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Legislative News and Views - Rep. Paul Anderson (R)

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Legislative update

Friday, May 7, 2021

Dear Neighbor, 

I would like to start today’s email by saying happy Mother’s Day and I hope you are able to spend extra time with mothers in your family this weekend. Thanks for all you do. 

At the Capitol this week, the governor announced he is easing up on some of the restrictions he placed on our state in response to COVID-19. The governor issued a press release with specific information on the timeline for changes, as shown below in italics:

May 7

  • Step one takes place at noon on May 7. It includes initial steps to relax some restrictions, primarily in outdoor settings. 
  • Removes limits for outdoor dining, events, and other get-togethers, and ends the mask requirement outdoors except at large venues with over 500 people. 
  • Eliminates the state-established mandatory closing time for bars, restaurants, and food and beverage service at other places of public accommodation.

May 28

  • The second step begins on May 28. Remaining capacity and distancing limits will come to an end, including for indoor events and gatherings. The requirements that will remain include: 
  • Face coverings indoors and for outdoor events that exceed 500 people. 
  • There will be no new safety requirements for businesses, though they must maintain their plans to keep their employees and customers safe – as they have from the beginning of the pandemic – guided only by a minimal universal state guidance document.

July 1

  • The third step takes place once 70 percent of Minnesotans age 16 years and older – 3,087,404 Minnesotans – get at least one dose of the vaccine, but no later than July 1. 
  • The remaining face covering requirement and the requirement for preparedness plans will end. Work on vaccines will continue, and local jurisdictions and entities may set their own mask policies.  

A couple of things to note regarding the date for lifting the mask mandate. First, we should note the July 1 date is “no later than” and the 70-percent vaccination threshold is a goal, not a prerequisite for masks to be lifted. On the other hand, the mask mandate could be eliminated sooner if 70 percent is vaccinated earlier than July 1. According to reports, as of Wednesday, 59 percent of Minnesota adults had gotten a shot. At the current vaccination pace, the state would hit the 70 percent mark in the first week of June.

While time will tell how this plays out, the main thing is we continue heading in the right direction, with vaccines doing well and infection rates remaining low. It is good the governor shared a timeline with the public to lay out exactly how restrictions will be lifted. Now, it would be good to see the same thing with a transparent and concrete process for ending Minnesota’s peacetime emergency that has been in place for more than one year.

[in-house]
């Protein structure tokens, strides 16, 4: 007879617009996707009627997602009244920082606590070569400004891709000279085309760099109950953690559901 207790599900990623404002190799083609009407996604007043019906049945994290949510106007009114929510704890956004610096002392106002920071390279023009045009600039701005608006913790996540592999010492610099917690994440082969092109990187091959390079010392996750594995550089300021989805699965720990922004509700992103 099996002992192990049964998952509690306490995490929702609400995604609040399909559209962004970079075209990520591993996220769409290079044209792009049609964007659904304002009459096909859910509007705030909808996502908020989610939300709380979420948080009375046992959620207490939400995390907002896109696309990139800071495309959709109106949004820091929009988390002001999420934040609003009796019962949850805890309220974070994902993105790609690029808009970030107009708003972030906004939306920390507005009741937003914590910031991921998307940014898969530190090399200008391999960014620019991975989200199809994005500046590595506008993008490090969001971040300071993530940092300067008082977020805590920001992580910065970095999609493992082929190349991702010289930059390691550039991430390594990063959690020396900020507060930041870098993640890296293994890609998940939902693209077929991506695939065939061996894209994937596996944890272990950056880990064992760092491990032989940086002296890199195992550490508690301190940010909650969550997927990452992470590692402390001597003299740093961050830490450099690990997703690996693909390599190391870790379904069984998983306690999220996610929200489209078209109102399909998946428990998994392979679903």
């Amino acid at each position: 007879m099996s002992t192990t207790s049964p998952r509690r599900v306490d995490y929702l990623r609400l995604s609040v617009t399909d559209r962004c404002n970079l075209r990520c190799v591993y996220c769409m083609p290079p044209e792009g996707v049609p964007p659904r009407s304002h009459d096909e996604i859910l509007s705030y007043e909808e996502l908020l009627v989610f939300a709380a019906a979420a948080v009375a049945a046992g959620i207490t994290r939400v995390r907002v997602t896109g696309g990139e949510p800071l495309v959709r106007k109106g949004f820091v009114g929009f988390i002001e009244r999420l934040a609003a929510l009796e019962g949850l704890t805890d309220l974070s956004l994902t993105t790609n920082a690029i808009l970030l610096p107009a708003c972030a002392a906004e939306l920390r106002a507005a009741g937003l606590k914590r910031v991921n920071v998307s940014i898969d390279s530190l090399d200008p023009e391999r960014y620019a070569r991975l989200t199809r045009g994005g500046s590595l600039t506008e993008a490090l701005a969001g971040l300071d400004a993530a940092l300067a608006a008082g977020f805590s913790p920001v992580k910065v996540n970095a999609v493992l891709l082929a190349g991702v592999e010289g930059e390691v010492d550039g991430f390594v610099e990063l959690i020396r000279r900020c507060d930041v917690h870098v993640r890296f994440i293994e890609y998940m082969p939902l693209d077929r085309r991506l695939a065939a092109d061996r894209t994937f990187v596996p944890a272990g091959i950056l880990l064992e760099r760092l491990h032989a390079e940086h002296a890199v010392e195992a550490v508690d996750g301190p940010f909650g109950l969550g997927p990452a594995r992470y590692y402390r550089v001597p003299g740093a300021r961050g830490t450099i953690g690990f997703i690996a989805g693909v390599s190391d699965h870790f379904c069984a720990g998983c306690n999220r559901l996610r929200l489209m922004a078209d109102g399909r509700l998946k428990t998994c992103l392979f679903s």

The governor even has indicated the State Fair will be pretty much back to normal this summer, so I encourage him to work with legislators on setting out a timeline based on data to fully reopen our state and get us back on track. The public deserves clear communication regarding our steps forward and information on how the governor plans to peel back his emergency powers that have been in place for around 14 months, especially since our state no longer faces an actual emergency. 

Meanwhile, conference committees continue doing their work to hash out compromises on various aspects of the next two-year state budget. With the May 17 adjournment from the 2021 session rapidly approaching, the House majority could alleviate the largest obstacle to agreement by backing off its plan to raise taxes by billions of dollars amid a historic state surplus.  

Not only are tax increases unnecessary to a balanced budget, the House majority’s insistence on raising taxes for gasoline, license tabs, Main Street businesses, and middle-class Minnesotans in general could threaten the Legislature’s ability to get our work on time. These provisions appear to have no chance of passing the Senate, where every budget bill in that body has earned bipartisan support and tax increases are not included. 

Our state has more than enough revenue and it’s time to set aside the controversial tax increases, focus on areas where there is common ground and send a new budget to the governor for enactment before the deadline. That approach would be best for Minnesotans and I hope we get there in time. 



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